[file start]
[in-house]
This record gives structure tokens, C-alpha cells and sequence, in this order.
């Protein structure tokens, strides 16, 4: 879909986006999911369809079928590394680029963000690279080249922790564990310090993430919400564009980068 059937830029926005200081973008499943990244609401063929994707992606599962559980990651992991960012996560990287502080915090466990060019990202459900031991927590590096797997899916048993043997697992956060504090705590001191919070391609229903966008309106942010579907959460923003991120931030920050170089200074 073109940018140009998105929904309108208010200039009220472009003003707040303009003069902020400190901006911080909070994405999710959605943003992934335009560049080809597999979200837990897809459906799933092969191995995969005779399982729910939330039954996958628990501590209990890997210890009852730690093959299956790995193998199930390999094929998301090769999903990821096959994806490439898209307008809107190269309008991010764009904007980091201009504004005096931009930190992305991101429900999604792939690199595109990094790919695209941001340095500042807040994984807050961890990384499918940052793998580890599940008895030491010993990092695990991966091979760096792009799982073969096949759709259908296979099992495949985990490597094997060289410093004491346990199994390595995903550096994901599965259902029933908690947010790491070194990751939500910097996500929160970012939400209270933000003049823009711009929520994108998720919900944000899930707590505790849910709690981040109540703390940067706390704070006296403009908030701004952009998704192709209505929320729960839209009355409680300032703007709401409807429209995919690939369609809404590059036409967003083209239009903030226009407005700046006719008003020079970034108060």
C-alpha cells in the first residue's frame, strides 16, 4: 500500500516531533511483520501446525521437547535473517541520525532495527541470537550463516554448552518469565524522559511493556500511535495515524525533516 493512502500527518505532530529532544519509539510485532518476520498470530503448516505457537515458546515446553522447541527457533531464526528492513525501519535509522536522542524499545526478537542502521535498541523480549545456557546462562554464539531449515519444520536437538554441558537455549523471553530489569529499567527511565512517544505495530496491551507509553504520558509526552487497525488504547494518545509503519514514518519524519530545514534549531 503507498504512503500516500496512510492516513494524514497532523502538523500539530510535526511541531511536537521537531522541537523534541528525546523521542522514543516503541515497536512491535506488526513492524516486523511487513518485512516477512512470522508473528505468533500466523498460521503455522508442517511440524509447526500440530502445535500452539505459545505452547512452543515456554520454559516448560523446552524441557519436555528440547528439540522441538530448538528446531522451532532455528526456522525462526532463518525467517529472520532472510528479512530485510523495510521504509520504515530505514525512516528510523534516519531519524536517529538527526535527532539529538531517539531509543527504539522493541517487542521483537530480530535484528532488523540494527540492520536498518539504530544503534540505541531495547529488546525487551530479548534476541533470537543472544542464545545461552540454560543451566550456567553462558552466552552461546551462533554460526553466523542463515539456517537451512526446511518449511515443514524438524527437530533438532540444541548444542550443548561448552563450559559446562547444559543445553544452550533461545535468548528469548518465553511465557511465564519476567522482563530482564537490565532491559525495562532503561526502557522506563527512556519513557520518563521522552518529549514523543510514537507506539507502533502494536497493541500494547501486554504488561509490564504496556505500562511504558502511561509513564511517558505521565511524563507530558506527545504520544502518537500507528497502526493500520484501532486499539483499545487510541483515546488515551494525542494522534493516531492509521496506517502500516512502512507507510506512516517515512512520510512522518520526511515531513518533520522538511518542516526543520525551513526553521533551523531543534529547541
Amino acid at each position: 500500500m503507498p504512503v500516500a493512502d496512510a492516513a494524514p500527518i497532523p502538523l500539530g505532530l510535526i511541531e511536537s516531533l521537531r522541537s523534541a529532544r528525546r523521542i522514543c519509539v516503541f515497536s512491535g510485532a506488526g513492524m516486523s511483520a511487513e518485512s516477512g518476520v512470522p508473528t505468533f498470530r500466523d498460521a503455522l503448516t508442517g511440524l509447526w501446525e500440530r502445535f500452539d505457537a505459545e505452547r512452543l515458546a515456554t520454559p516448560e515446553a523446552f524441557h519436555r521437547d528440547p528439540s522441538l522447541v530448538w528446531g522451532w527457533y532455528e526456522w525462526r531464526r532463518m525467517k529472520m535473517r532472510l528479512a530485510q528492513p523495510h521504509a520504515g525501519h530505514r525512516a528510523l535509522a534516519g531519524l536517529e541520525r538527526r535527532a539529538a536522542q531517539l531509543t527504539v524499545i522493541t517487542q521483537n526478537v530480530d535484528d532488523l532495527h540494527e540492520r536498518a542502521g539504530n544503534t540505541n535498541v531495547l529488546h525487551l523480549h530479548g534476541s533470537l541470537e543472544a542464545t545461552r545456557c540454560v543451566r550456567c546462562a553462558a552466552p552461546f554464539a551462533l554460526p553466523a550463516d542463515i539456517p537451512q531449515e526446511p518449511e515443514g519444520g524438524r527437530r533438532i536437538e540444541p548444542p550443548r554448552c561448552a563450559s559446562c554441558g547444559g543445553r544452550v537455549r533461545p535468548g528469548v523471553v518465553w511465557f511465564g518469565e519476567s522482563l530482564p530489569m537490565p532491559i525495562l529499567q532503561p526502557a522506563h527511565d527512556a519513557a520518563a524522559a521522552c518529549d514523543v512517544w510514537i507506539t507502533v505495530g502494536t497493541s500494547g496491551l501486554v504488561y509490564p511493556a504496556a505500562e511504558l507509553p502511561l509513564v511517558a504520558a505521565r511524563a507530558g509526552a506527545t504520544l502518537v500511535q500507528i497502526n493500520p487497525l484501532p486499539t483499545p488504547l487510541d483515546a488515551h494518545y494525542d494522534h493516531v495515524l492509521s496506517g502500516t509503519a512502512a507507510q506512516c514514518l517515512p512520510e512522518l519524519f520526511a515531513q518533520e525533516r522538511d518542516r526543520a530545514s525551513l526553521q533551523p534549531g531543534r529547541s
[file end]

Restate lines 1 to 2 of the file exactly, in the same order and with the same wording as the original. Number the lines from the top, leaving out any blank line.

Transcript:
[in-house]
This record gives structure tokens, C-alpha cells and sequence, in this order.